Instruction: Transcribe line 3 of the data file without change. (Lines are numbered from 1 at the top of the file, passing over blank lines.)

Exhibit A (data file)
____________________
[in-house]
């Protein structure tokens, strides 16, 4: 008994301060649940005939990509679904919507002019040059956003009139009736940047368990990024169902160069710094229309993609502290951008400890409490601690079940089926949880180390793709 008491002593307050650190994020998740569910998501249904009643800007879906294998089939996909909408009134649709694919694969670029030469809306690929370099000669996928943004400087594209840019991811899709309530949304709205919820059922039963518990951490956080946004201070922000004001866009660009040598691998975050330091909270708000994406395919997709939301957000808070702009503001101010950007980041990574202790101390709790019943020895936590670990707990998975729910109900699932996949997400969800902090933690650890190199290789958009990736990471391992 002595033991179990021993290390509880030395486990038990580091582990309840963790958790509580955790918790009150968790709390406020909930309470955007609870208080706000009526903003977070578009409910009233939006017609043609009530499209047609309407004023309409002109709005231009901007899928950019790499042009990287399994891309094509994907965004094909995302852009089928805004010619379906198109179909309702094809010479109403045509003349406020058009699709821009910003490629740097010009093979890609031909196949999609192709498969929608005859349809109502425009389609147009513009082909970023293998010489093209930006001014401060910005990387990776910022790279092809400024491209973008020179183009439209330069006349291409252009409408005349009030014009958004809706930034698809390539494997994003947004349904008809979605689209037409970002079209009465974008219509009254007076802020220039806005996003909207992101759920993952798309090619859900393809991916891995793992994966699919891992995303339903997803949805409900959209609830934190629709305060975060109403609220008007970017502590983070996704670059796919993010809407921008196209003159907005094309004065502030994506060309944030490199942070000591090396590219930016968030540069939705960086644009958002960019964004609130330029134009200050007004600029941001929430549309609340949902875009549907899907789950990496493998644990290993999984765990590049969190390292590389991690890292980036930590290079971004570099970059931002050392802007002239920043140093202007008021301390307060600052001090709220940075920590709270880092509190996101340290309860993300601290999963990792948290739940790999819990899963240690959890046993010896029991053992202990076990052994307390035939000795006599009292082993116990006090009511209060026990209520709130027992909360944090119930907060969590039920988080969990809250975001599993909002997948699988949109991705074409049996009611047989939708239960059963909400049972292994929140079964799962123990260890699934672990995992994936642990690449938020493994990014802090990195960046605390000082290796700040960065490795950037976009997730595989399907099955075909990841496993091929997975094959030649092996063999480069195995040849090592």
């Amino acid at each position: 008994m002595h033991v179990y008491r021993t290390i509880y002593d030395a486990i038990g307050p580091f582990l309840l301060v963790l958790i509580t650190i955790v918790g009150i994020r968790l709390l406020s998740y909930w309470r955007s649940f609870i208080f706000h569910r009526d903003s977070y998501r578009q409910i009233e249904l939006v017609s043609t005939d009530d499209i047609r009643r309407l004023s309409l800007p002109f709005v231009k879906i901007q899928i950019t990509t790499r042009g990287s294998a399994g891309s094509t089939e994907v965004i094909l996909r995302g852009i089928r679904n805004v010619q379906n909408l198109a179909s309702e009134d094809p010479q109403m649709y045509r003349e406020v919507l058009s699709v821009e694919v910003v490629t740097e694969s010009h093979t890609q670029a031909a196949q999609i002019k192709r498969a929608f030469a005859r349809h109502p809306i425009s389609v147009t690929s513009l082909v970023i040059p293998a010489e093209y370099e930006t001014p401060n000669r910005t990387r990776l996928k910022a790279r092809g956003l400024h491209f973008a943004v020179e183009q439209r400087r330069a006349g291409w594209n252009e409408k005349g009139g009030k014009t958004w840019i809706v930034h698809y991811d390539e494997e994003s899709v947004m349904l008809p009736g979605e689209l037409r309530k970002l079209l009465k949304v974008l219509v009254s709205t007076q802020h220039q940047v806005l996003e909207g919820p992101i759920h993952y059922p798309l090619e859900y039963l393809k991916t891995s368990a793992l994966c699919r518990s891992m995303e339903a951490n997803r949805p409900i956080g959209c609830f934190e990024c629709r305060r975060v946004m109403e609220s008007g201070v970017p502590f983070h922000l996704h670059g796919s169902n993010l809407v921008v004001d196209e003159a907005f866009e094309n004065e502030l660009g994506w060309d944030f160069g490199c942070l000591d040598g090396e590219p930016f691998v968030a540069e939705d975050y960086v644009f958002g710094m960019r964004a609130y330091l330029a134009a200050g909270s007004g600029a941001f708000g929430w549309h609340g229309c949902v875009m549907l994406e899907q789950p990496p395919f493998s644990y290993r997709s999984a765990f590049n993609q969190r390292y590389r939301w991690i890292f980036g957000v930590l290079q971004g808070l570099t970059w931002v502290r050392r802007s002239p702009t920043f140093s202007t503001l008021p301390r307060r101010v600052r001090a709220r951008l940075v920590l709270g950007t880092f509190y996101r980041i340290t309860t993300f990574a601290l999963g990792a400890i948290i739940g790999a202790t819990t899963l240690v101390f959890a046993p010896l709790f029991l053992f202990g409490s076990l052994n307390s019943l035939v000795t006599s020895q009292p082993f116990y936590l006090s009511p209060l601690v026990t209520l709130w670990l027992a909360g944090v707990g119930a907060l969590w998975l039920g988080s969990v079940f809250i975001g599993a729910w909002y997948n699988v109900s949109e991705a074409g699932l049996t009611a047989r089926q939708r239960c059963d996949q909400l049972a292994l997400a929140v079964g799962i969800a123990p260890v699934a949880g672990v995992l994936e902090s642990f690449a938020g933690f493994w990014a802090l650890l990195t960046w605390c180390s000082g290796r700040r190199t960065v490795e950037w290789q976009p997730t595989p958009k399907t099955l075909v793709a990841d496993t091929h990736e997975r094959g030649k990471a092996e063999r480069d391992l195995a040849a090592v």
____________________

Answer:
């Amino acid at each position: 008994m002595h033991v179990y008491r021993t290390i509880y002593d030395a486990i038990g307050p580091f582990l309840l301060v963790l958790i509580t650190i955790v918790g009150i994020r968790l709390l406020s998740y909930w309470r955007s649940f609870i208080f706000h569910r009526d903003s977070y998501r578009q409910i009233e249904l939006v017609s043609t005939d009530d499209i047609r009643r309407l004023s309409l800007p002109f709005v231009k879906i901007q899928i950019t990509t790499r042009g990287s294998a399994g891309s094509t089939e994907v965004i094909l996909r995302g852009i089928r679904n805004v010619q379906n909408l198109a179909s309702e009134d094809p010479q109403m649709y045509r003349e406020v919507l058009s699709v821009e694919v910003v490629t740097e694969s010009h093979t890609q670029a031909a196949q999609i002019k192709r498969a929608f030469a005859r349809h109502p809306i425009s389609v147009t690929s513009l082909v970023i040059p293998a010489e093209y370099e930006t001014p401060n000669r910005t990387r990776l996928k910022a790279r092809g956003l400024h491209f973008a943004v020179e183009q439209r400087r330069a006349g291409w594209n252009e409408k005349g009139g009030k014009t958004w840019i809706v930034h698809y991811d390539e494997e994003s899709v947004m349904l008809p009736g979605e689209l037409r309530k970002l079209l009465k949304v974008l219509v009254s709205t007076q802020h220039q940047v806005l996003e909207g919820p992101i759920h993952y059922p798309l090619e859900y039963l393809k991916t891995s368990a793992l994966c699919r518990s891992m995303e339903a951490n997803r949805p409900i956080g959209c609830f934190e990024c629709r305060r975060v946004m109403e609220s008007g201070v970017p502590f983070h922000l996704h670059g796919s169902n993010l809407v921008v004001d196209e003159a907005f866009e094309n004065e502030l660009g994506w060309d944030f160069g490199c942070l000591d040598g090396e590219p930016f691998v968030a540069e939705d975050y960086v644009f958002g710094m960019r964004a609130y330091l330029a134009a200050g909270s007004g600029a941001f708000g929430w549309h609340g229309c949902v875009m549907l994406e899907q789950p990496p395919f493998s644990y290993r997709s999984a765990f590049n993609q969190r390292y590389r939301w991690i890292f980036g957000v930590l290079q971004g808070l570099t970059w931002v502290r050392r802007s002239p702009t920043f140093s202007t503001l008021p301390r307060r101010v600052r001090a709220r951008l940075v920590l709270g950007t880092f509190y996101r980041i340290t309860t993300f990574a601290l999963g990792a400890i948290i739940g790999a202790t819990t899963l240690v101390f959890a046993p010896l709790f029991l053992f202990g409490s076990l052994n307390s019943l035939v000795t006599s020895q009292p082993f116990y936590l006090s009511p209060l601690v026990t209520l709130w670990l027992a909360g944090v707990g119930a907060l969590w998975l039920g988080s969990v079940f809250i975001g599993a729910w909002y997948n699988v109900s949109e991705a074409g699932l049996t009611a047989r089926q939708r239960c059963d996949q909400l049972a292994l997400a929140v079964g799962i969800a123990p260890v699934a949880g672990v995992l994936e902090s642990f690449a938020g933690f493994w990014a802090l650890l990195t960046w605390c180390s000082g290796r700040r190199t960065v490795e950037w290789q976009p997730t595989p958009k399907t099955l075909v793709a990841d496993t091929h990736e997975r094959g030649k990471a092996e063999r480069d391992l195995a040849a090592v």